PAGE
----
Visa Run to Macau: How to Border Run like a Baller
Every 2-3 months we're forced to leave the country. I've been doing it for years now and it's just become a part of my life that I've accepted. It's the downside to being a digital nomad. I used to dread border runs because they were a waste of time, money, and it was uncomfortable sitting in a minivan for 9 hours with nothing to do.
But this time it was different. This time I made it an adventure. In this post I talk about the difference between a Visa Run and a Border Run, why I chose Macau, and how to do it like a boss.
Visa Run vs. Border Run
Technically this was a border run as I didn't actually apply for a new visa, however, no one actually cares as the terms are used interchangeably. Macau is a great place to visit if you need to leave the country to activate your 2nd or 3rd entry for your tourist visa, or if you simply want to fly back in to get another 30 day visa exemption, which you can then extend giving you 2 months total which is what I'm doing this time around.
If you want to apply for another tourist visa, which gives you 60 days for each entry, plus the option to extend each entry for 3 months total, you'll want to go somewhere with a Thai conusulate, such as Hong Kong.
|Feels like Vegas but in Asia|
Why I chose Macau
The cheapest, fastest and easiest option would have been to take a bus to the border of Burma or to go to Laos. But that involves sitting in a mini van for 9 hours and only getting 14 days.
I wanted to fly somewhere instead so I looked at a map to see my options. My only requirement was I wanted a direct flight from Chiang Mai as I didn't want to waste my time transferring through Bangkok. Here were my options and how I ended up with Macau.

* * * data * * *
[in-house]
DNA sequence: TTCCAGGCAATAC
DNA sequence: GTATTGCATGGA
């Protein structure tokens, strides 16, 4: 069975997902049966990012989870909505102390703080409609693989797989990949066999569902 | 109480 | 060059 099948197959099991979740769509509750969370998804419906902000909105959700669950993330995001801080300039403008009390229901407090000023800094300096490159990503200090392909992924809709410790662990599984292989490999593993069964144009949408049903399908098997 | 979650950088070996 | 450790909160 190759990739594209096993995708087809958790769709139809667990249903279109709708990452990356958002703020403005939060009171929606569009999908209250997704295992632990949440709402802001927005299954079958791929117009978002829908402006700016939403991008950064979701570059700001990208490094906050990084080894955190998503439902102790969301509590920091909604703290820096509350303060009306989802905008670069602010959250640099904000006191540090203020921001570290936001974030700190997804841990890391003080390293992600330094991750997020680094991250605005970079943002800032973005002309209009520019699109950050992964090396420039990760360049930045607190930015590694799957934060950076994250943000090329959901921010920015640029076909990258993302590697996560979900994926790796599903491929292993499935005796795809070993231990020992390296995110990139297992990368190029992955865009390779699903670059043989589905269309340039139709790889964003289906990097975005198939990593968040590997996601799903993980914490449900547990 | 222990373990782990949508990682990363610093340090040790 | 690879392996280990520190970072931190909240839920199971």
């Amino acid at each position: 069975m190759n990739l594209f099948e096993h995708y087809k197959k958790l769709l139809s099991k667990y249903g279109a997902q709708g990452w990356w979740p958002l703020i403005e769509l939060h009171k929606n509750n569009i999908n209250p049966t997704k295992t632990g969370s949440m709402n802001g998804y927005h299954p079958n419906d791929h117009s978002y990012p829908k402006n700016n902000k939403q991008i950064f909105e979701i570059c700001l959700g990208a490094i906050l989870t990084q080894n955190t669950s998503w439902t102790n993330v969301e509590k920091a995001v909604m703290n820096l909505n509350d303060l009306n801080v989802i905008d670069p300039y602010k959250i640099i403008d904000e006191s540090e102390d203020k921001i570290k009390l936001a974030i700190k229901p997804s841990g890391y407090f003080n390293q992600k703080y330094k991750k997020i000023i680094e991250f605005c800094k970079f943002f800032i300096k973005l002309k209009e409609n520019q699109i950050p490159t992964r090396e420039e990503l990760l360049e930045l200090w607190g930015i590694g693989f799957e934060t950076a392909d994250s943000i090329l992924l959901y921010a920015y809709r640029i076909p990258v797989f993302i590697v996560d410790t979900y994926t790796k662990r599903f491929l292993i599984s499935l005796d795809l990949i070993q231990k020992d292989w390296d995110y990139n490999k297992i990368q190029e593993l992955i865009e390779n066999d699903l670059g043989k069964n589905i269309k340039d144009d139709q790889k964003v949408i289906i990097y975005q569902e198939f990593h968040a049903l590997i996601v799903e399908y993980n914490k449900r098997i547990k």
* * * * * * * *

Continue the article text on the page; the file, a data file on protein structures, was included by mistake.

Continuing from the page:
Mainland China - I don't like the culture.
Singapore - On the to visit list as I just realized Silkair and Tigerair fly direct there from Chiang Mai.
Kuala Lumpur - This is the most popular choice, and even though Malaysia Borneo is incredible, KL sucks, plus the city is 1 hour from the airport.
Seoul Korea - I've been there and aside from good food, there's not much to do besides drink. Plus the flight is almost 5 hours which is too long.
Taipei, Taiwan - Loved it, but was just there 3 months ago. Direct flights from V-Air.
Luang Prabang, Laos - Didn't realize it was an option until just now but also requires a visa which annoying to apply for and a waste of $35 if you're just making a border run.
Hong Kong - Will save this for when I want to apply for another tourist visa.
Burma (Myanmar) - Requires a visa.
So Macau it was. It was a direct flight, and sounded perfect for a one day trip as it's dubbed the Las Vegas of Asia.
|The Venetian Canals in Macau|
How to get to Macau
Even though AirAsia always has hidden fees, is often late, and otherwise my least favorite airline and last choice, they were the only airline that flew to Macau direct so I went with them.
Getting from the Airport to the hotel is super easy. Every major hotel has a free shuttle service that comes every 15 minutes so there's no need to pre-book anything. I even took another hotel's shuttle on the way back to the airport because it was closer to where I had lunch without issue.